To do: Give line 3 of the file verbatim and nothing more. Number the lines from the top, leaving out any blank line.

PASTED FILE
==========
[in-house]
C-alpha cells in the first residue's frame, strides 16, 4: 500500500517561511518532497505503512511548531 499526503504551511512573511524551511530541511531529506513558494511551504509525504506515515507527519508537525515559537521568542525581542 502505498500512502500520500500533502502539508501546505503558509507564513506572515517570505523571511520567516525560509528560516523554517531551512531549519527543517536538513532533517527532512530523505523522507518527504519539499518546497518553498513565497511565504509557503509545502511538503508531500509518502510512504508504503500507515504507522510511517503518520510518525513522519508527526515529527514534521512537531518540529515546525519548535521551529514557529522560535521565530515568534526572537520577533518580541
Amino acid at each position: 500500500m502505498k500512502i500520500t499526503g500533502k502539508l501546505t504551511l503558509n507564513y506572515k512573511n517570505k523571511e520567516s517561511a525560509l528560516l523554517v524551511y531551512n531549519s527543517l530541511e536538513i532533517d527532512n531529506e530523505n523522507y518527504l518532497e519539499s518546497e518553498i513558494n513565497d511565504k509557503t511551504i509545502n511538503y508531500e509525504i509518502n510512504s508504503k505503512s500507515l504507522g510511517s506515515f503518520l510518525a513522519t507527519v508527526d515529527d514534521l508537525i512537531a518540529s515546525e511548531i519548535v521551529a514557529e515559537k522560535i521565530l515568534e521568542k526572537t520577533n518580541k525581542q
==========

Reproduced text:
Amino acid at each position: 500500500m502505498k500512502i500520500t499526503g500533502k502539508l501546505t504551511l503558509n507564513y506572515k512573511n517570505k523571511e520567516s517561511a525560509l528560516l523554517v524551511y531551512n531549519s527543517l530541511e536538513i532533517d527532512n531529506e530523505n523522507y518527504l518532497e519539499s518546497e518553498i513558494n513565497d511565504k509557503t511551504i509545502n511538503y508531500e509525504i509518502n510512504s508504503k505503512s500507515l504507522g510511517s506515515f503518520l510518525a513522519t507527519v508527526d515529527d514534521l508537525i512537531a518540529s515546525e511548531i519548535v521551529a514557529e515559537k522560535i521565530l515568534e521568542k526572537t520577533n518580541k525581542q